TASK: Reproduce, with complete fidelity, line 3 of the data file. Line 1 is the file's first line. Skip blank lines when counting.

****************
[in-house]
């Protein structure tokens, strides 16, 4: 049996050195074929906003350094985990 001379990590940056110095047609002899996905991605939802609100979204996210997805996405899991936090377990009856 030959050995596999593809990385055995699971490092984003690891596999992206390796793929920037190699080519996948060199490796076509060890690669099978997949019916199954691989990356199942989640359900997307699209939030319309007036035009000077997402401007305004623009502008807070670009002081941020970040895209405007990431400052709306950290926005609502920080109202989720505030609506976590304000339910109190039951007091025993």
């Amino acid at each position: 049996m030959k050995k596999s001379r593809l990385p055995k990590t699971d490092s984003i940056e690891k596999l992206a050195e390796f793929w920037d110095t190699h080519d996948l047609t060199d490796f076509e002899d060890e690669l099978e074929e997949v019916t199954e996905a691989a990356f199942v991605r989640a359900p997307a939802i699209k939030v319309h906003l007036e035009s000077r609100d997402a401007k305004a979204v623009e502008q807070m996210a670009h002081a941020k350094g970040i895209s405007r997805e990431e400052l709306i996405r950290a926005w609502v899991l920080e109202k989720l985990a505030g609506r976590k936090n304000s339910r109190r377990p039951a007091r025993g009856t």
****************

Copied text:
């Amino acid at each position: 049996m030959k050995k596999s001379r593809l990385p055995k990590t699971d490092s984003i940056e690891k596999l992206a050195e390796f793929w920037d110095t190699h080519d996948l047609t060199d490796f076509e002899d060890e690669l099978e074929e997949v019916t199954e996905a691989a990356f199942v991605r989640a359900p997307a939802i699209k939030v319309h906003l007036e035009s000077r609100d997402a401007k305004a979204v623009e502008q807070m996210a670009h002081a941020k350094g970040i895209s405007r997805e990431e400052l709306i996405r950290a926005w609502v899991l920080e109202k989720l985990a505030g609506r976590k936090n304000s339910r109190r377990p039951a007091r025993g009856t």